S.W. Hayes and Dale & Bierer, for plaintiff in error.
Edward Howell and Fred W. Green, for defendants in error.

NICHOLSON, J.

¶1 This action arose out of the same transaction involved in the case of Cassidy v. Hornor et al., No. 10476, 86 Okla. 220, 208 P. 775, the decision in which is handed down this day. The trial court made lengthy findings of fact, which we will not set out in full, but in which it was found as follows:

"The court further finds that it was the understanding of Gould, Hornor, and Cassidy that they were to have an equal interest in the venture and they were to unite their labor, skill, and knowledge in the enterprise for their mutual benefit and account. That Gould, Hornor, and Cassidy each contributed of his services, and that such services were valuable and that said services were contributed voluntarily by the respective parties, and that the parties further contributed their own personal expenses in connection with the enterprise. That the information, services, and expenses contributed by the plaintiff Gould was valuable and was worth more than the par value of five hundred dollars of the stock of the Alice-Kathryn Oil Company, at the time of its organization and incorporation.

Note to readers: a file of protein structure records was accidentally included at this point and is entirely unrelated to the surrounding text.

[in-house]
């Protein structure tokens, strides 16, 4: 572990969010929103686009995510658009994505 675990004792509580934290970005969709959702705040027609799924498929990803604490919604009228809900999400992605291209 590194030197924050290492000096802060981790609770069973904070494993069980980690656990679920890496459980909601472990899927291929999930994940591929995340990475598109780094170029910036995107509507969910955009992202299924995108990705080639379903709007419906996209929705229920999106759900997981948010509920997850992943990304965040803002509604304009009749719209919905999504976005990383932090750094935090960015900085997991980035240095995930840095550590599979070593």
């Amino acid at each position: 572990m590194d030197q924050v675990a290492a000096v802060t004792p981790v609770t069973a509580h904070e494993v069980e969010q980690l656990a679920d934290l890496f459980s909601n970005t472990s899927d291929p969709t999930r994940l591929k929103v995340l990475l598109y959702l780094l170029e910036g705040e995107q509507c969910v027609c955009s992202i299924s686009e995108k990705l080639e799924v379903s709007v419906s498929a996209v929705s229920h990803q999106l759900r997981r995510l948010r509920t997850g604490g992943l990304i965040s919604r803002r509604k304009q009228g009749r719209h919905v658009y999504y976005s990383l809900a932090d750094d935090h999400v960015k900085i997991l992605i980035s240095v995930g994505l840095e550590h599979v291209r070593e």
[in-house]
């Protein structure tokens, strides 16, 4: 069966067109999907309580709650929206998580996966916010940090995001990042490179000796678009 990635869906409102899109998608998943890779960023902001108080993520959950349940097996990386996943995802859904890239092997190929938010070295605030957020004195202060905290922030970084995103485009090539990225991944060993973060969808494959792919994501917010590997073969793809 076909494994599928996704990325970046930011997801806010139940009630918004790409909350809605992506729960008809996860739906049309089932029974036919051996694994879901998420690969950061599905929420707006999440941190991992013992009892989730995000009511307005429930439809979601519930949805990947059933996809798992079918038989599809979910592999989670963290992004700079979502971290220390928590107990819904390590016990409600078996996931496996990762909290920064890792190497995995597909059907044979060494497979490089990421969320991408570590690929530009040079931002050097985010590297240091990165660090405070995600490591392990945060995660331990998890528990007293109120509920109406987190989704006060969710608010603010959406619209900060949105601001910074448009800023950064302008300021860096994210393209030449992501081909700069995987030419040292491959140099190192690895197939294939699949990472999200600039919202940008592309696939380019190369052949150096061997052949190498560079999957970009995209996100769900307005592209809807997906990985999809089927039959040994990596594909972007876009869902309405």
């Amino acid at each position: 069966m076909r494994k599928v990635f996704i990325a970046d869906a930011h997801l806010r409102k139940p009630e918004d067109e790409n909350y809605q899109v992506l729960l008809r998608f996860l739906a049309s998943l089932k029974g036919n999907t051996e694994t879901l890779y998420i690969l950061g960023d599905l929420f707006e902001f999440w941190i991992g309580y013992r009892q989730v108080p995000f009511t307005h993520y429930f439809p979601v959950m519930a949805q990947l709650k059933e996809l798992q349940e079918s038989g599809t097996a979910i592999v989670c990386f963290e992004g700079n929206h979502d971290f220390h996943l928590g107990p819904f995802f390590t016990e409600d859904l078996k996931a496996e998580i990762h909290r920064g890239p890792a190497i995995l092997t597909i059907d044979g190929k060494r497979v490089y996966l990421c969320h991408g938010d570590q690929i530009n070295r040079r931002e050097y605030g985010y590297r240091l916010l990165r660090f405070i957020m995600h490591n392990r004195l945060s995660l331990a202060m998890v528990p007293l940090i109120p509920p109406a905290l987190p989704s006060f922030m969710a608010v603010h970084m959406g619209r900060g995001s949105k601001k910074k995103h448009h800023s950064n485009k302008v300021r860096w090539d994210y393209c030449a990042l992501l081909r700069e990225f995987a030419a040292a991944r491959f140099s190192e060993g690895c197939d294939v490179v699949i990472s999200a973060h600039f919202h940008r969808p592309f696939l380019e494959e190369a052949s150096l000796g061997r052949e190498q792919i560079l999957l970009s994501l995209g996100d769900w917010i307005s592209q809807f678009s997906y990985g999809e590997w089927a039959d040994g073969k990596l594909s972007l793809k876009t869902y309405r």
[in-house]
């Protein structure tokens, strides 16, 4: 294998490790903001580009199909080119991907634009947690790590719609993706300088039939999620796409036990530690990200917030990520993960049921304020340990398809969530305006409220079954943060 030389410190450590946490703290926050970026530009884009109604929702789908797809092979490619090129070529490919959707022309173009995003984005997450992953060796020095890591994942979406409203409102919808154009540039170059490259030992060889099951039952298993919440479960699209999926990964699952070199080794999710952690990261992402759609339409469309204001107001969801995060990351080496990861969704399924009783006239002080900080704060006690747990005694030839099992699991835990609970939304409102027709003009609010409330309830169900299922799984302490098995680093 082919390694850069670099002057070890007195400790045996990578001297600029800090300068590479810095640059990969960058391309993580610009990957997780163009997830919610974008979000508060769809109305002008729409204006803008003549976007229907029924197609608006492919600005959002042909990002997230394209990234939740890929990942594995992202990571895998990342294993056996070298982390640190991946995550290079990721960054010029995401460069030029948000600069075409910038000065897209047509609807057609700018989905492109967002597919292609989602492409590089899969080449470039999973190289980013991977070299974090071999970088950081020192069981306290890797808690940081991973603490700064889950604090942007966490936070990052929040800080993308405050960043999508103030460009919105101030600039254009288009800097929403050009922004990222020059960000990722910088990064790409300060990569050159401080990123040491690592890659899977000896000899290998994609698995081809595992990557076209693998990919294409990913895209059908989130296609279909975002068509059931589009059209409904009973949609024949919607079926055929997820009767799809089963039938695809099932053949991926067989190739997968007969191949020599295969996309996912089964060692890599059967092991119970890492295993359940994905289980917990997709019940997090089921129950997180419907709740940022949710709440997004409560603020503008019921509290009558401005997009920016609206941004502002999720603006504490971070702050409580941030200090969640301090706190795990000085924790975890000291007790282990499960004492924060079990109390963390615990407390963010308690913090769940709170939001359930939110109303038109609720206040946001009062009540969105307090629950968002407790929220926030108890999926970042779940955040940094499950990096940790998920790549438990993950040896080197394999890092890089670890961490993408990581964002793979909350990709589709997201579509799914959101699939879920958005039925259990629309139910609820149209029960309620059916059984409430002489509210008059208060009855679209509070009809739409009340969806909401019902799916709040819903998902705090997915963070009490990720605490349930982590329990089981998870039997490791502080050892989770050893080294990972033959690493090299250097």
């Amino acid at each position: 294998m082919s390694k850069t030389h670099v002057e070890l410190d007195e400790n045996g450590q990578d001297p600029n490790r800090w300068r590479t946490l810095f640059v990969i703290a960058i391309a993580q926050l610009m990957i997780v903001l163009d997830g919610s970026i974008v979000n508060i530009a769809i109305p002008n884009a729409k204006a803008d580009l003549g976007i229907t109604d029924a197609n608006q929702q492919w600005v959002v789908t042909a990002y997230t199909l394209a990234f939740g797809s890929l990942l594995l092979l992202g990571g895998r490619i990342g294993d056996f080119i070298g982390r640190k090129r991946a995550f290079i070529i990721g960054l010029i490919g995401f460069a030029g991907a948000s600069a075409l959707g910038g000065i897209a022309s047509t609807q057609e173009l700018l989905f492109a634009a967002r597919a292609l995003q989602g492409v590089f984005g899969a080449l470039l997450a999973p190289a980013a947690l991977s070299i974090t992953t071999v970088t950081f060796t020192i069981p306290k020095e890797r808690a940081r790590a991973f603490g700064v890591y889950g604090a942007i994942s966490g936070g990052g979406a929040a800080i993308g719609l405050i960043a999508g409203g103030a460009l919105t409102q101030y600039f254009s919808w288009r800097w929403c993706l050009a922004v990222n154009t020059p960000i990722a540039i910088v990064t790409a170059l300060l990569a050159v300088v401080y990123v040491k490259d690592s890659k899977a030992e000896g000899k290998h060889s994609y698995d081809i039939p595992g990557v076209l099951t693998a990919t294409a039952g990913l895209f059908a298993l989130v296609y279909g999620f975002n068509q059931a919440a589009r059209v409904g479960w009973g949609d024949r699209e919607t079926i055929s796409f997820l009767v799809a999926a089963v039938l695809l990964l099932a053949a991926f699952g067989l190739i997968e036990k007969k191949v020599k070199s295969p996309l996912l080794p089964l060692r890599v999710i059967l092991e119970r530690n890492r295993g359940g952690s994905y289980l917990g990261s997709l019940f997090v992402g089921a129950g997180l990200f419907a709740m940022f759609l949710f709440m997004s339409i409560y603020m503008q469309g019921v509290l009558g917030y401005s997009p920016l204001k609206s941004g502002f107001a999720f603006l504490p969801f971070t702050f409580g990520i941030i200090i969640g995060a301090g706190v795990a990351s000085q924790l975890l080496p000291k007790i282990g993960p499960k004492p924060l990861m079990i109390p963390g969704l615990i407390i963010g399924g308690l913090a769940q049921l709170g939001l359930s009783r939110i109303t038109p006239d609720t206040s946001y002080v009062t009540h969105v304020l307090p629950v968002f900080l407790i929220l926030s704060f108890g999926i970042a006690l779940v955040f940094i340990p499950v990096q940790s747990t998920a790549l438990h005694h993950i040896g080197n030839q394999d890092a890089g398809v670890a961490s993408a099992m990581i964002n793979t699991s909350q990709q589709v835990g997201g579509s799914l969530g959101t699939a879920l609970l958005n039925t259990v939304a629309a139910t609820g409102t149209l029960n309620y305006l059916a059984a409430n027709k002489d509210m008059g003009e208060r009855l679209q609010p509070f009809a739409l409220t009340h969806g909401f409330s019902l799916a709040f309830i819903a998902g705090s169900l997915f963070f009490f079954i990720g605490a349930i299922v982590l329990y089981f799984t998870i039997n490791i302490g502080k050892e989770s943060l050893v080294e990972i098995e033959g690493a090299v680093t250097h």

"The court further finds from the evidence and from the record as a whole, that there was a valid and legal arrangement or contract by said parties for a mutual consideration, and that the same was definite and certain in the following particulars:

"a. That the parties, Gould, Hornor, and Cassidy, united their respective information, skill, labor, and expense money, in a lawful enterprise, to wit, acquiring of leases on prospective oil property.

"b. That through the joint contributions of skill, labor, and money, certain rights were obtained in the form of oil leases and a contract which was in the name of defendant M. Cassidy.

"c. That the benefit, profit, and gain resulting from the rights so acquired and the assignment thereof was two thousand dollars par value of the stock of the Alice-Kathryn Oil Company.

"d. That there was no provision as to the shares of the parties in the said profit or benefit other than an equal share or interest to each, and that said contract was for the mutual benefit or account of each.

"The court further finds that the said parties secured the property contemplated by the arrangement, and then the same was transferred to the said Alice-Kathryn Oil Company in accordance with the understanding and arrangement which had been made. The court further finds that defendant Cassidy secured fifteen hundred dollars' worth of said stock and has failed and refused to transfer or assign any part thereof to the said Gould or said Hornor.